Week 11: Colin Raney (IDEO) and a workshop with Anjum Asharia (Rev-)

In class this week, we had 2 guests: Colin Raney, the Managing Director of IDEO’s Massachusetts office and Anjum Asharia, Program Director with Rev- and member of the Rev-/BIC project team.

Colin Raney, Managing Director of IDEO’s Massachusetts Office:
IDEO is a design firm that works on a wide range of design problems from brand development, to product design, to process design.  Colin spoke to us about some projects that IDEO has worked on and how they apply “human-centered design thinking” to their work, attempting to understand and find “empathy” with people who are part of the design challenges they are addressing.

He feels that IDEO practices codesign, but doesn’t talk about it. He said, “Clients hire us for outcomes and impact, so they speak about their products and not as much about their processes.”  He’s particularly interested in codesign, however and in methods that ask questions of designers.  Design thinking, he says, suggests that anyone can be a designer; codesign also suggests this, and requires that members of a design process facilitate one another to be designers.

For live notes from Colin’s talk, check out our class notes: http://brownbag.me:9001/p/codesign13-Week11

Design Workshop with Anjum Asharia - Character Design and Media Making for the Claro Que Si hotline project
Anjum Asharia is a Program Director with Rev- and has joined our class this term as a project partner in the Rev-/BIC team.   Anjum led us through a workshop during class to become more familiar with the work of this project team and to engage us as participants in their design process and media making.

The team is developing a hotline based on New Day New Standard, produced by Rev- and DWU to serve as an information hotline for nannies and employers to learn about the labor rights that are a part of the 2010 New York Domestic Workers’ Bill of Rights.

Anjum walked us through calling New Day New Standard, (646) 699-3989.  We each called from our own phones to experience the hotline as a caller and shared our thoughts about what we liked, what we didn’t like, and what is difficult to understand:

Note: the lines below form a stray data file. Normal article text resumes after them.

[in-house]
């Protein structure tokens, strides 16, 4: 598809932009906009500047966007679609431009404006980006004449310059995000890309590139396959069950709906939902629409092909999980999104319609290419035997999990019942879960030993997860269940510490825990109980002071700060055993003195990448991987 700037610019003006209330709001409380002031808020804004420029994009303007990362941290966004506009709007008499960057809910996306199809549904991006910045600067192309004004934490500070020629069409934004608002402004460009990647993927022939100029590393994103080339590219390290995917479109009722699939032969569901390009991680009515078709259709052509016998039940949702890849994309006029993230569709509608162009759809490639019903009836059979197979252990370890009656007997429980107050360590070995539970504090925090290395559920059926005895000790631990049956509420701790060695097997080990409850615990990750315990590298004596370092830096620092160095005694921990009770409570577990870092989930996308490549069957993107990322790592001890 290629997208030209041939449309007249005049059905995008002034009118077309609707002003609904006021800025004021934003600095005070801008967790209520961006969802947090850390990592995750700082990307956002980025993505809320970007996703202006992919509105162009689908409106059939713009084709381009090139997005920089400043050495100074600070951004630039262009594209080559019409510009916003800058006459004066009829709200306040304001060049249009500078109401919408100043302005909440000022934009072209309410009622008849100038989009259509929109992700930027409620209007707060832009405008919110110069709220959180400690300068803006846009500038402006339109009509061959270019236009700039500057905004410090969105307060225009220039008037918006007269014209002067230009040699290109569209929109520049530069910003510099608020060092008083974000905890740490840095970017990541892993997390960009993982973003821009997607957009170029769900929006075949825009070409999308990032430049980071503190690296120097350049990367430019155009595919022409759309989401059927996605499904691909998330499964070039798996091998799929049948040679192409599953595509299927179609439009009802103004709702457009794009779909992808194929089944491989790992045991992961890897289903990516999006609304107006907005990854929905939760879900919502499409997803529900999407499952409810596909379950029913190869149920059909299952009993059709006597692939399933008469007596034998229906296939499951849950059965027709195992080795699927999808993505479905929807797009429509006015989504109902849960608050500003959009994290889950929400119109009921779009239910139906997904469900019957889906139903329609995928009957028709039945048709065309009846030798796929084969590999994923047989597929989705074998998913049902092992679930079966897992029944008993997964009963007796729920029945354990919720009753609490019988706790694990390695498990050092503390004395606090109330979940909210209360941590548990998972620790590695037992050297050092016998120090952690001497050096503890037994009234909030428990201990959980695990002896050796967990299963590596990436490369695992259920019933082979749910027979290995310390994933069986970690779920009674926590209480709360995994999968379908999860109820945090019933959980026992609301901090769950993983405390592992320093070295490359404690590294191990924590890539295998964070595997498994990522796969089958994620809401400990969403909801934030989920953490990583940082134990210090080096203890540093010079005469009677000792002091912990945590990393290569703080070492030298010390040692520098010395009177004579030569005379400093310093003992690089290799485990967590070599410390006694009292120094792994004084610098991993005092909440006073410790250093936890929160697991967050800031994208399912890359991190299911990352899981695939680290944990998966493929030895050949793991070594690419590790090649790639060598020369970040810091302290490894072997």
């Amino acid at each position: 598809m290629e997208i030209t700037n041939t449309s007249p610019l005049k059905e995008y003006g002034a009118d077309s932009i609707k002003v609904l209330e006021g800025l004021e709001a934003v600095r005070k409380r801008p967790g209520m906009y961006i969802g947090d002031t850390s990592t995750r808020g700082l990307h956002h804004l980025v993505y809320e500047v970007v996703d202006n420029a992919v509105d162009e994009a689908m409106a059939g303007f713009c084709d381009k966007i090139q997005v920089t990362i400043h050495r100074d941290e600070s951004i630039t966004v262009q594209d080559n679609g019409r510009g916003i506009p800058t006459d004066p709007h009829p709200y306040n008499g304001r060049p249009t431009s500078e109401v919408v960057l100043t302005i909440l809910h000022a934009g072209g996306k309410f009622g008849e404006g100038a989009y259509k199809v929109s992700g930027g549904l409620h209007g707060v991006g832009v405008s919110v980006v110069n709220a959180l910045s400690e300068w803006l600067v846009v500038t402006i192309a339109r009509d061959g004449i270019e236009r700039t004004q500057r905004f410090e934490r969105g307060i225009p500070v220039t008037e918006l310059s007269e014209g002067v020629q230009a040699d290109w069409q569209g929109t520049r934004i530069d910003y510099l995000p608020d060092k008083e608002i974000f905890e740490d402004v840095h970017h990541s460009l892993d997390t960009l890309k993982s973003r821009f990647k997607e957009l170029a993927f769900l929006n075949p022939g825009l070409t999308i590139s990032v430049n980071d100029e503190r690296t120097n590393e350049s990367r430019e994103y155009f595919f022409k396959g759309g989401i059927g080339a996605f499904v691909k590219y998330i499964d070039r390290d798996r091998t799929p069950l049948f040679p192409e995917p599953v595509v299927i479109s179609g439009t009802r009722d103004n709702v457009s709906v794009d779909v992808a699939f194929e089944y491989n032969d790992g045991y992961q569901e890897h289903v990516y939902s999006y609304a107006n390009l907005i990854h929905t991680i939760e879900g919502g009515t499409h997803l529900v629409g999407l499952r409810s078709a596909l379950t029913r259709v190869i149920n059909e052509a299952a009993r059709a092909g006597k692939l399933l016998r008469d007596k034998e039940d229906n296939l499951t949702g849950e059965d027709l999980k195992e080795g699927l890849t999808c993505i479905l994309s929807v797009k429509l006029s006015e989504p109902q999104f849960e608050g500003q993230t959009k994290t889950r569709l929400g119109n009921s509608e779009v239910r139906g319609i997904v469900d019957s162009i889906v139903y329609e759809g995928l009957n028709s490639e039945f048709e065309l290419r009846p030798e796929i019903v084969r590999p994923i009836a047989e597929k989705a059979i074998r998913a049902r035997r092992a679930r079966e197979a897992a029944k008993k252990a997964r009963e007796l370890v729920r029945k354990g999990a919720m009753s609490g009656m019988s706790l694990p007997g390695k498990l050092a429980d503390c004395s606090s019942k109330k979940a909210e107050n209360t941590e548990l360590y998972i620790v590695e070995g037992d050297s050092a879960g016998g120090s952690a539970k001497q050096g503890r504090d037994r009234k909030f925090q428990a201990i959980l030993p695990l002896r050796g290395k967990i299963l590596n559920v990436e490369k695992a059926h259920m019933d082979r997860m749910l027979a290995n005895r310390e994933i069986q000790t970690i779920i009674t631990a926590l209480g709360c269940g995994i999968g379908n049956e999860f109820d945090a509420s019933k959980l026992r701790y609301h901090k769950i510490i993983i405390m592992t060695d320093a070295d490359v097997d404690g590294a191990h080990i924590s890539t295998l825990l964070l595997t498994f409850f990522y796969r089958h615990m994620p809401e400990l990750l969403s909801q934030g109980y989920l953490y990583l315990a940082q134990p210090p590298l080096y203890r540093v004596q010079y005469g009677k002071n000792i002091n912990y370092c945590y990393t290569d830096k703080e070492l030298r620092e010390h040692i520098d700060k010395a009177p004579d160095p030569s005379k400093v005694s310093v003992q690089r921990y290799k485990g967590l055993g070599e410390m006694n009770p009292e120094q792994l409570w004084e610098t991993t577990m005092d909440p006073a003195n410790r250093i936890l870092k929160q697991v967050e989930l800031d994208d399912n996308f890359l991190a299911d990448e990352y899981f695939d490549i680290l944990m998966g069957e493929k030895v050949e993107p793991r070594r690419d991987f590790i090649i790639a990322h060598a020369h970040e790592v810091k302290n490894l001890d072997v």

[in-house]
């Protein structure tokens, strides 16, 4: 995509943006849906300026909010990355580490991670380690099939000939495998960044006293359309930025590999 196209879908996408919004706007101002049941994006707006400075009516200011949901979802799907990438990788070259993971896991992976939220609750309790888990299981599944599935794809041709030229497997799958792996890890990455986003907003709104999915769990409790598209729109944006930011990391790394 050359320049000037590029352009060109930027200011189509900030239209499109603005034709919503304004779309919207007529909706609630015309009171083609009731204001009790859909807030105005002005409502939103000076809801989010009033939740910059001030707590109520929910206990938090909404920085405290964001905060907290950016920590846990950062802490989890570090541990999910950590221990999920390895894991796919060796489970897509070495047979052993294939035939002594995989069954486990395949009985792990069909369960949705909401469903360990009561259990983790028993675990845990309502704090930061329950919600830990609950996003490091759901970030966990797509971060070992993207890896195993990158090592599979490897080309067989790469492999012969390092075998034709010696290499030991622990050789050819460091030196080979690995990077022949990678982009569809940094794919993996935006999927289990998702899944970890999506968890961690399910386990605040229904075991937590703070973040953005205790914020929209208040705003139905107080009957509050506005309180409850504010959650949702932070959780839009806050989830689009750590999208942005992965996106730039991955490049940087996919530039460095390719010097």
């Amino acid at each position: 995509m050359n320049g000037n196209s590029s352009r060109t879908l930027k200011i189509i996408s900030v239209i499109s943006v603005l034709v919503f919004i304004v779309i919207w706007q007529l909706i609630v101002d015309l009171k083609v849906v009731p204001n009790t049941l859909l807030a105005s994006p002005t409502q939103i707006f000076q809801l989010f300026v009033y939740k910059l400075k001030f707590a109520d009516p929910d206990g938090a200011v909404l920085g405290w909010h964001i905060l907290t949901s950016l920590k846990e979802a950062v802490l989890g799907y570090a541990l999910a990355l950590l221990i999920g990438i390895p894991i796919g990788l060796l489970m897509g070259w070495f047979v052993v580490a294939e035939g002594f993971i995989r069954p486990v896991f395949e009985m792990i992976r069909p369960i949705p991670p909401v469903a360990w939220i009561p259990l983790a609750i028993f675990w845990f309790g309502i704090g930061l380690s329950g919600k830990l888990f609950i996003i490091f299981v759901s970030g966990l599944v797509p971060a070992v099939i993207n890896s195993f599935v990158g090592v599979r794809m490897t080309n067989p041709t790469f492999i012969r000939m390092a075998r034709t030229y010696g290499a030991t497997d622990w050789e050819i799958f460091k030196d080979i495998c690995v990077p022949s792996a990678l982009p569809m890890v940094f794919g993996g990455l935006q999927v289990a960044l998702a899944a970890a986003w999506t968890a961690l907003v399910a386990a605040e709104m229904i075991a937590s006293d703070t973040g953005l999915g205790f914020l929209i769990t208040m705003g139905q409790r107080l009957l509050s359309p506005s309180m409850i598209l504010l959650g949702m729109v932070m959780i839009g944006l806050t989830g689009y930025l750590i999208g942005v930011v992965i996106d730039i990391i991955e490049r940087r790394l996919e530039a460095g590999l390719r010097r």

Some of our feedback:
what we liked: content
 is simple; quick to go from place to place; thought that the episode would be exciting; the main narrator, Christine’s voice and energy;

what we didn’t like: 
long quiet gap between choosing episode and hearing; 
doubted that the episode would be exciting; was good because we’re in a quiet place, walking through a city would be hard; would be useful if there were shortcodes to listen to episodes and bypass the menu;

what is confusing: a little confusing to have the pieces be called episodes but be about topics;

 

We spoke about the importance of the characters in New Day New Standard and then did a design exercise to imagine what the character for the BIC project, “Clara Que Si” might be like, taking 5 minutes to work independently, drawing a portrait of Clara and writing out what her age is, what she says, and what she sounds like.

The team will use these drawings and ideas to develop the script and character further.

Our final activity together was to contribute to the making of some of the content for the hotline!  Anjum introduced the story that we were contributing to.  The story is about bedbugs and she would record us as we made the sounds of bedbugs at a party.  Some of us made sounds of bedbugs whistling, others shouting excitedly, and others, eating.

*nom nom*

Urbano: Case Study Draft

This week, our efforts have been focused on the case study draft and working on our final iteration. Some of our team members went to Urbano to gather feedback about user experience and interactions (see our sketch model below, we’re waiting for components to arrive in the mail)

sketch model

Our case study is still a work-in-progress. You can view it here!

 

ZUMIX Radio Update